Home Latest News SJC Opinion Finds Justice (retd.) Mazahar Ali Naqvi Guilty of Misconduct

SJC Opinion Finds Justice (retd.) Mazahar Ali Naqvi Guilty of Misconduct

Judicial forum says judge who retired following misconduct allegations should have been removed from his office

by Staff Report

Justice (retd.) Mazahar Ali Akbar Naqvi. Photo courtesy Supreme Court of Pakistan

The Supreme Judicial Council (SJC) on Thursday ruled that former Supreme Court Justice Mazahar Ali Akbar Naqvi was guilty of misconduct, indicating he should have been dismissed from service before he tendered his resignation.

In a short statement, the top judicial forum said the former judge—who is facing several allegations of corruption—was guilty of misconduct and “should have been removed from the office of Judge.” The SJC is currently headed by Chief Justice of Pakistan Qazi Faez Isa and comprises Justices Sardar Tariq Masood and Syed Mansoor Ali Shah; Balochistan High Court Chief Justice Naeem Akhtar Afghan; and Lahore High Court Chief Justice Amir Bhatti.

It said the SJC had considered six different complaints, in chronological order, and in respect of five the opinions expressed by the members to whom it was referred all recommended that there was no substance therein, with which the SJC concurred. “However, in respect of complaints submitted against a Judge of the High Court of Balochistan the SJC issued notice to submit his reply/explanation within 14 days,” it added.

On Naqvi, the SJC said it rendered its opinion in respect of the nine complaints against the former judge under Article 209(6) of the Constitution and “opined that he was guilty of misconduct and should have been removed from the office of Judge.” The ruling followed a judgment of the Supreme Court last month that SJC proceedings against a judge would not stop even after his resignation or retirement.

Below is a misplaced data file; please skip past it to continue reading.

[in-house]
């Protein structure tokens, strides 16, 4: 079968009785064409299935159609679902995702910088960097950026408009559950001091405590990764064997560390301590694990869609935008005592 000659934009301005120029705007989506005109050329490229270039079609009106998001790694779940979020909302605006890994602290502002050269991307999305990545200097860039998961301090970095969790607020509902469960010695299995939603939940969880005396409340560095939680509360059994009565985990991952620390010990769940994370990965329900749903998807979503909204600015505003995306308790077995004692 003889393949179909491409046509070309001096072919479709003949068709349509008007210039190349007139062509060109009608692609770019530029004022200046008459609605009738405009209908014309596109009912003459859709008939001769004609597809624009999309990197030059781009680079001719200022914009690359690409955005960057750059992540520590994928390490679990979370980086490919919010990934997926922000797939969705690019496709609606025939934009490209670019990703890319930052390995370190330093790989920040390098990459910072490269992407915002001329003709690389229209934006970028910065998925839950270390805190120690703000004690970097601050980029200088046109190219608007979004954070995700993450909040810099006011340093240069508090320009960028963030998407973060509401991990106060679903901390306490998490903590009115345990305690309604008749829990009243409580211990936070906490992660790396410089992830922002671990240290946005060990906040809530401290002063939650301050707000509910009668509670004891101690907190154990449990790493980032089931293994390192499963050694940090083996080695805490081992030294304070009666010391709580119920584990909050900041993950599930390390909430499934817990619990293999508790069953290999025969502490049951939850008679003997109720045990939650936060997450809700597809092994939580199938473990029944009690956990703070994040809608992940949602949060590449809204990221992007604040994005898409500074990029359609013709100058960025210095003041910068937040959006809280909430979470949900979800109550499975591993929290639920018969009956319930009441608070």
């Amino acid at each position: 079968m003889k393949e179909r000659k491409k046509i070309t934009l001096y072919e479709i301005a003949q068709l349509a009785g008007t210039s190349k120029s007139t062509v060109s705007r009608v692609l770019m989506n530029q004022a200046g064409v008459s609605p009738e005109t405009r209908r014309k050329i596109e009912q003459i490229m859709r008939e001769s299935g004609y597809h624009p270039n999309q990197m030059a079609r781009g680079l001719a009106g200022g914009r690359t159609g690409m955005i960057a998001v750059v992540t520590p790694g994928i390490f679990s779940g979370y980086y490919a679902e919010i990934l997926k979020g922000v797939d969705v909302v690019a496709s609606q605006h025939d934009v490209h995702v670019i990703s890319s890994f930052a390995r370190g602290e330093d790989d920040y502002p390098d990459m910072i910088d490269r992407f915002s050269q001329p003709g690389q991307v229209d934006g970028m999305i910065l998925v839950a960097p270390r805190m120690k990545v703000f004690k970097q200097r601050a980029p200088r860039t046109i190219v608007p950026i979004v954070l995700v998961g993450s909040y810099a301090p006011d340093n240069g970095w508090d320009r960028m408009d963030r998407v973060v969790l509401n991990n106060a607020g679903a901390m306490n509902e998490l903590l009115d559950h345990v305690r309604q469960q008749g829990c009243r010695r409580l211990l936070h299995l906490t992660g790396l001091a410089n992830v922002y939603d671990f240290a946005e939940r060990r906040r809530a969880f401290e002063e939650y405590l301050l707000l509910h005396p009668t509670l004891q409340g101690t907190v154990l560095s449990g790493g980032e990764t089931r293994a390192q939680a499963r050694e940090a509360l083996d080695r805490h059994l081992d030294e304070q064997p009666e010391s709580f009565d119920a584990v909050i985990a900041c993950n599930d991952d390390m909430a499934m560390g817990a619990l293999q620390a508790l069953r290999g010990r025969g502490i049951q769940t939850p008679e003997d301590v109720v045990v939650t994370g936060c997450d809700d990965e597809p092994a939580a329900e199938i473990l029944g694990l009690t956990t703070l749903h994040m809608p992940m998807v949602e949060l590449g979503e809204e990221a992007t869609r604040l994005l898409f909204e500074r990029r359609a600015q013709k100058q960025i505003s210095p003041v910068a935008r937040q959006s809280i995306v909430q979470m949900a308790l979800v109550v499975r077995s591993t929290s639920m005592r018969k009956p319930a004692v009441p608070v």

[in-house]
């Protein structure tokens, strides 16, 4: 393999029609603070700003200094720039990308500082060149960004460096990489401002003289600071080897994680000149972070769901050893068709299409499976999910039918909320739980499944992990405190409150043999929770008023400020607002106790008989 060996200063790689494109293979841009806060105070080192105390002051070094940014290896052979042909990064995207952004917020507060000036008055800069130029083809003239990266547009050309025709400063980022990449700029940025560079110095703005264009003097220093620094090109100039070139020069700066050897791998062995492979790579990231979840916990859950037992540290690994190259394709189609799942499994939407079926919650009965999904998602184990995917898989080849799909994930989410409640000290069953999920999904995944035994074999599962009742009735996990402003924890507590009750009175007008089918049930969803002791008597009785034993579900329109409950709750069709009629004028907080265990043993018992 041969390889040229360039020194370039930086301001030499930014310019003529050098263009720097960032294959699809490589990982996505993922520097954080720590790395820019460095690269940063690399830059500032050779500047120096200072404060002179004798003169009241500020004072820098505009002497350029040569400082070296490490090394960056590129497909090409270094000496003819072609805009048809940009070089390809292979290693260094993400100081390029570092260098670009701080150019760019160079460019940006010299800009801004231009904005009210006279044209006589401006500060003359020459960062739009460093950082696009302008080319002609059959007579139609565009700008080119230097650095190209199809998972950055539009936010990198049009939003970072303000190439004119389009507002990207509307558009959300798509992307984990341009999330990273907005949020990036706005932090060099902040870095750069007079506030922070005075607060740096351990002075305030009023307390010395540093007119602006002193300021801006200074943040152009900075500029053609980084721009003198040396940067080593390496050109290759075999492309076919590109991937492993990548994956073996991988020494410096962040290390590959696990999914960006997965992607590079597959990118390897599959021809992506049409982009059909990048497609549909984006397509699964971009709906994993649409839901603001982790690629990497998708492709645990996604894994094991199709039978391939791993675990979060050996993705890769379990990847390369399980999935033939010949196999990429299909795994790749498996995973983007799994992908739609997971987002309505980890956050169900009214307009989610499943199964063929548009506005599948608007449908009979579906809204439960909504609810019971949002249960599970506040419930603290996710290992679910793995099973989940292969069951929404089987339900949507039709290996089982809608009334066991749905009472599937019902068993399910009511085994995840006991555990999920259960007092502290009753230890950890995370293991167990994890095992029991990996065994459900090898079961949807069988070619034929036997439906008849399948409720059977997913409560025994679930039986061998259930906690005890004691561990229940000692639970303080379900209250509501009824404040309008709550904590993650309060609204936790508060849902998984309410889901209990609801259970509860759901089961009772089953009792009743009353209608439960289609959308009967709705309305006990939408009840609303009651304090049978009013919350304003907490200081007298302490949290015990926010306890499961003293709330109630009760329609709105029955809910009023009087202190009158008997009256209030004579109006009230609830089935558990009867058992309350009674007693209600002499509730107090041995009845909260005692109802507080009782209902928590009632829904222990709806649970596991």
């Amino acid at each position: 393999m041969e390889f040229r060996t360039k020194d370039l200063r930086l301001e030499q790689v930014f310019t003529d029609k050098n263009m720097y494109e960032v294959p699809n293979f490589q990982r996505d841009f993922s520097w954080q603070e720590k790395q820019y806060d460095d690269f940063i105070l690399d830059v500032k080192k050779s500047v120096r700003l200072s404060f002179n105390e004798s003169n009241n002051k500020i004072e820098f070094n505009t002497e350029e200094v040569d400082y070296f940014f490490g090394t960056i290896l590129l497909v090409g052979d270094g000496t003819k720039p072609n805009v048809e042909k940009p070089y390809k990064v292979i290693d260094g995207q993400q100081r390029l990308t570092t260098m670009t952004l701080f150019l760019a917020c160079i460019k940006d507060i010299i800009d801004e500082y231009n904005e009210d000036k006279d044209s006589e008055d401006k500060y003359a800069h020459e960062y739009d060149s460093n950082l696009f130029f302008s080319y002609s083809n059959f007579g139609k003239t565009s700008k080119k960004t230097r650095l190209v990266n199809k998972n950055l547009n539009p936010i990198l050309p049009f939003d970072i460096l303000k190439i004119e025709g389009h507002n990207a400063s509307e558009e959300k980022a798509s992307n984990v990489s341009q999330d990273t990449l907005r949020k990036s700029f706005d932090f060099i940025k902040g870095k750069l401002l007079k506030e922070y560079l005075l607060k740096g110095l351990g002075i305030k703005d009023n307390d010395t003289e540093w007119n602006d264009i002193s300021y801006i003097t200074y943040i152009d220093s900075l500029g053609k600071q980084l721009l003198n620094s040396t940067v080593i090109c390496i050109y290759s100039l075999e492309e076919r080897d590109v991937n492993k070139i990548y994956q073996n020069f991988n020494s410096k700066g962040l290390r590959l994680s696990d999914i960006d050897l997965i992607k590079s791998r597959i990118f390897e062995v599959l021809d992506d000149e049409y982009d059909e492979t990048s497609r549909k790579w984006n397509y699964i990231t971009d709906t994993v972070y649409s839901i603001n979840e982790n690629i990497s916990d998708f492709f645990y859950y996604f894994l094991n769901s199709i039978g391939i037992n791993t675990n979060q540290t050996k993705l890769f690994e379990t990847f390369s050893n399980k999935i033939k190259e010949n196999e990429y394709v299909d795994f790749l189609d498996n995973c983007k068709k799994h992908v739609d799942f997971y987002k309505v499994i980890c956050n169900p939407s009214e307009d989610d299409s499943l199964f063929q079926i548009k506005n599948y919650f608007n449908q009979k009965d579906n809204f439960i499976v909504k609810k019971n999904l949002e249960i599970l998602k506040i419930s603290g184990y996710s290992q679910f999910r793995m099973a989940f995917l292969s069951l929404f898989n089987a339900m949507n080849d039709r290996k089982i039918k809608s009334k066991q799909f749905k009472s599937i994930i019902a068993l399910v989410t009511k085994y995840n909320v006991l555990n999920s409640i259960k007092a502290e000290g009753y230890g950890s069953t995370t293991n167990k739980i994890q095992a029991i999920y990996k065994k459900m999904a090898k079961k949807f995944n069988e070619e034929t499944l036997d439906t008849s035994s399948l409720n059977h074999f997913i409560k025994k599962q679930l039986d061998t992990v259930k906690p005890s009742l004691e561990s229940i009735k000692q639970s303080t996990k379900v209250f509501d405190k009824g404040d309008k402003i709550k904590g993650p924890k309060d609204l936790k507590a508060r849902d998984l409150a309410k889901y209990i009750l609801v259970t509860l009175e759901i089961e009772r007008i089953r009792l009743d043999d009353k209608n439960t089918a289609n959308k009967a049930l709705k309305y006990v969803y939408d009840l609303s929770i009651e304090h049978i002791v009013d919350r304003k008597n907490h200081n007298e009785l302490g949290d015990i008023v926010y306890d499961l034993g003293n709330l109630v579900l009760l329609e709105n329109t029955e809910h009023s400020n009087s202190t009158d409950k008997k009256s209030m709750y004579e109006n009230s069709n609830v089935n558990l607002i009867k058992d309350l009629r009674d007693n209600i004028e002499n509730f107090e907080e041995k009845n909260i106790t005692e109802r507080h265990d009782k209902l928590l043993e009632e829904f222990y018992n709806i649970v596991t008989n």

The SJC statement also maintained that if a reply or clarification is issued by, or on behalf of, a judge facing allegations, it does not violate Article V of the Code of Conduct, which states that a judge should not seek publicity. In this regard, it said, the following sentence was being added to Article V: “However, if an allegation is published against a judge, he may respond to it.”

After several hearings before the SJC, Justice (retd.) Naqvi tendered his resignation in February. He was followed by Justice (retd.) Ijazul Ahsan, who also resigned, triggering speculation over their untimely departure. In his resignation letter to President Arif Alvi, Naqvi had said: “… in the circumstances which are a matter of public knowledge and to some extent public record, it is no longer possible for me to continue to serve as a Judge of the Supreme Court of Pakistan. Considerations of due process also compel so.”

Citing sources, local media has reported that Naqvi has maintained he would challenge the SJC opinion, alleging it was “one-sided” and he had refused to become part of it. “The law does not allow to carry out proceedings against a judge once they have retired,” he reportedly said, adding the president had already accepted his resignation.

“How can the judicial council convert resignation into removal from office? Many council members had demanded premature action against me even before the filing of complaints,” he claimed, adding he was not provided any evidence proving he had misused his office. “I will challenge this decision and expose all the characters. I will approach the relevant legal forums and also inform the media,” he reportedly said.

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